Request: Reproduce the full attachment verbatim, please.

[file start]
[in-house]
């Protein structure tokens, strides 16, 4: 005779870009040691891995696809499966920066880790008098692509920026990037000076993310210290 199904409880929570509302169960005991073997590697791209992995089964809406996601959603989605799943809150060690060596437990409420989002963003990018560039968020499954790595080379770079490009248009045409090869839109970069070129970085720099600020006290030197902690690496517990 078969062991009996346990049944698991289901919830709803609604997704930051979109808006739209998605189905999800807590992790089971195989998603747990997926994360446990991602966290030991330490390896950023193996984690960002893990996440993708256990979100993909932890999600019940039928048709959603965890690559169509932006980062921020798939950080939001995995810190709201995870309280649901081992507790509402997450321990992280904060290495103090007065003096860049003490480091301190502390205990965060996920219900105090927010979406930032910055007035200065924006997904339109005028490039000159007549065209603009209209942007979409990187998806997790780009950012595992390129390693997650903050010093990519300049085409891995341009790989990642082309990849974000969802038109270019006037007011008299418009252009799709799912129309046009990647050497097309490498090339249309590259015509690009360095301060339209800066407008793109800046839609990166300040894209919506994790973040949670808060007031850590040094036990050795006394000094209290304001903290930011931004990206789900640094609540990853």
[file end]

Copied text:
[in-house]
């Protein structure tokens, strides 16, 4: 005779870009040691891995696809499966920066880790008098692509920026990037000076993310210290 199904409880929570509302169960005991073997590697791209992995089964809406996601959603989605799943809150060690060596437990409420989002963003990018560039968020499954790595080379770079490009248009045409090869839109970069070129970085720099600020006290030197902690690496517990 078969062991009996346990049944698991289901919830709803609604997704930051979109808006739209998605189905999800807590992790089971195989998603747990997926994360446990991602966290030991330490390896950023193996984690960002893990996440993708256990979100993909932890999600019940039928048709959603965890690559169509932006980062921020798939950080939001995995810190709201995870309280649901081992507790509402997450321990992280904060290495103090007065003096860049003490480091301190502390205990965060996920219900105090927010979406930032910055007035200065924006997904339109005028490039000159007549065209603009209209942007979409990187998806997790780009950012595992390129390693997650903050010093990519300049085409891995341009790989990642082309990849974000969802038109270019006037007011008299418009252009799709799912129309046009990647050497097309490498090339249309590259015509690009360095301060339209800066407008793109800046839609990166300040894209919506994790973040949670808060007031850590040094036990050795006394000094209290304001903290930011931004990206789900640094609540990853």